The mPTP and the WOB were not related to the CT lung anatomical characteristics (lung gas volume and lung weight) (Additional file 1: Figs. S6–S9). In addition, the CT lung anatomical characteristics were not predictive for the physiological response to proning (Additional file 1: Figs. S10–S13).
Twenty-seven patients reported a sensation of dyspnea in supine position, assessed by the Borg scale, ranging from light to rather intense, which notably decreased and disappeared in all patients but three patients after initiating prone position (p = 0.005) (Table 3, Additional file 1: Fig. S14). The patient dyspnea sensation was neither related to the mPTP nor to the WOB (Additional file 1: Fig. S15).
Changes in Hemodynamics between supine and prone position are shown in Additional file 1: Table S2. Subgroup analyses stratifying patients by PaO2/ FiO2 ratio, ΔPes, dynamic lung compliance (using median value 64 ml/cmH2O) and sensation of dyspnea, in supine position, did not reveal any subgroups with a higher benefit from proning (Additional file 1: Tables S3–S6).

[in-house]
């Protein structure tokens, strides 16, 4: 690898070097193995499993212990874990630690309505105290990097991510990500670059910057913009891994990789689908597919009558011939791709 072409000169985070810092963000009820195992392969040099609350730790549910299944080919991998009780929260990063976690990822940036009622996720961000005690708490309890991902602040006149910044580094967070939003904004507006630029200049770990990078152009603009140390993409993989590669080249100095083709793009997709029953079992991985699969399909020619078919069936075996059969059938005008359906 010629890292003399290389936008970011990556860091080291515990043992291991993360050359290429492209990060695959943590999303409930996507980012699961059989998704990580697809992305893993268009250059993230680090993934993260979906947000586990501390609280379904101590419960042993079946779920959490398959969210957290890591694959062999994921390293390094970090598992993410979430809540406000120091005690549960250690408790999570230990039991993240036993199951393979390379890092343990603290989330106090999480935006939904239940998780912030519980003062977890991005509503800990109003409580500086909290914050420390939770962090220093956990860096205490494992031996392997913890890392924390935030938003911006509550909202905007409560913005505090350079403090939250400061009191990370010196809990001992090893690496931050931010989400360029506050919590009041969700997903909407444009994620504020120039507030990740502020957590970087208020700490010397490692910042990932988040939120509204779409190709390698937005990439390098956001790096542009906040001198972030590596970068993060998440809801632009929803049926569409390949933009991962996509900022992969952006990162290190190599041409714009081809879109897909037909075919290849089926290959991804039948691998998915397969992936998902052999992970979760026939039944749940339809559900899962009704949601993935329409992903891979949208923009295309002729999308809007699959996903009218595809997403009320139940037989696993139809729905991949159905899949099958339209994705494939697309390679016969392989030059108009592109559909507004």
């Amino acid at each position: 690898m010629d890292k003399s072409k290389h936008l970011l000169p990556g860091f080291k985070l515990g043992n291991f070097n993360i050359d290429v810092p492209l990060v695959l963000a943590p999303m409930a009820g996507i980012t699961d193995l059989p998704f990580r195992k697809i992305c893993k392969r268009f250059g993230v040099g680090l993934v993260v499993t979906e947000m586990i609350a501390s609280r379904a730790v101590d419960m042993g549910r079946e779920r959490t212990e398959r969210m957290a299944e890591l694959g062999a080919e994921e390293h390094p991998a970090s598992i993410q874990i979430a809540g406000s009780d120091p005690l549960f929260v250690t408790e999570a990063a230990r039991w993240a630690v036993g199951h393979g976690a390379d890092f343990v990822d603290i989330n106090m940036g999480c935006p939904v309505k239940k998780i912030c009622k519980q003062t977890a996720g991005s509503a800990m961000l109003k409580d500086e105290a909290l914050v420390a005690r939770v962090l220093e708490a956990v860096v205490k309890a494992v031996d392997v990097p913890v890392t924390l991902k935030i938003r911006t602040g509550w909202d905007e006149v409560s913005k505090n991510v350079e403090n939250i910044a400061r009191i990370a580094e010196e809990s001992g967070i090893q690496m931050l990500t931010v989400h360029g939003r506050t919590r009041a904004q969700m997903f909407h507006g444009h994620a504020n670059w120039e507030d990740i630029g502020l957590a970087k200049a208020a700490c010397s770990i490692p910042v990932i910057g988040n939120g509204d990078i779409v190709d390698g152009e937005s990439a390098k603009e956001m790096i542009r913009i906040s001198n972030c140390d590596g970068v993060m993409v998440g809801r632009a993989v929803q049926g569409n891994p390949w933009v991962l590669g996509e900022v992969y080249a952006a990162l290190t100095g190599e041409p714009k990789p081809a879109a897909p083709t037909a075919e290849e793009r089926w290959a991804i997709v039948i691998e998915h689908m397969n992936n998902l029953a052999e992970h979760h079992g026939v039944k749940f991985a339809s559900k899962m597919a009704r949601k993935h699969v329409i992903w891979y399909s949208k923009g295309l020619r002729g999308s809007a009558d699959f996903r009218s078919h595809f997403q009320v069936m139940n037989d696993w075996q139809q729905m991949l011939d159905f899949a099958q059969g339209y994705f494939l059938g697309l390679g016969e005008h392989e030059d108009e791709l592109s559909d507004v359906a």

Among the 40 enrolled patients, 7 (18%) required endotracheal intubation and invasive mechanical ventilation, and 4 of these (53%) died within the 28 days ensuing study inclusion.
This study, evaluating the effect of awake prone position in CARDS patients treated with helmet CPAP showed that prone position was associated with: (1) a reduction in the work of breathing, (2) an improvement in oxygenation in 85% of the patients, and (3) a reduced sensation of dyspnea in all patients.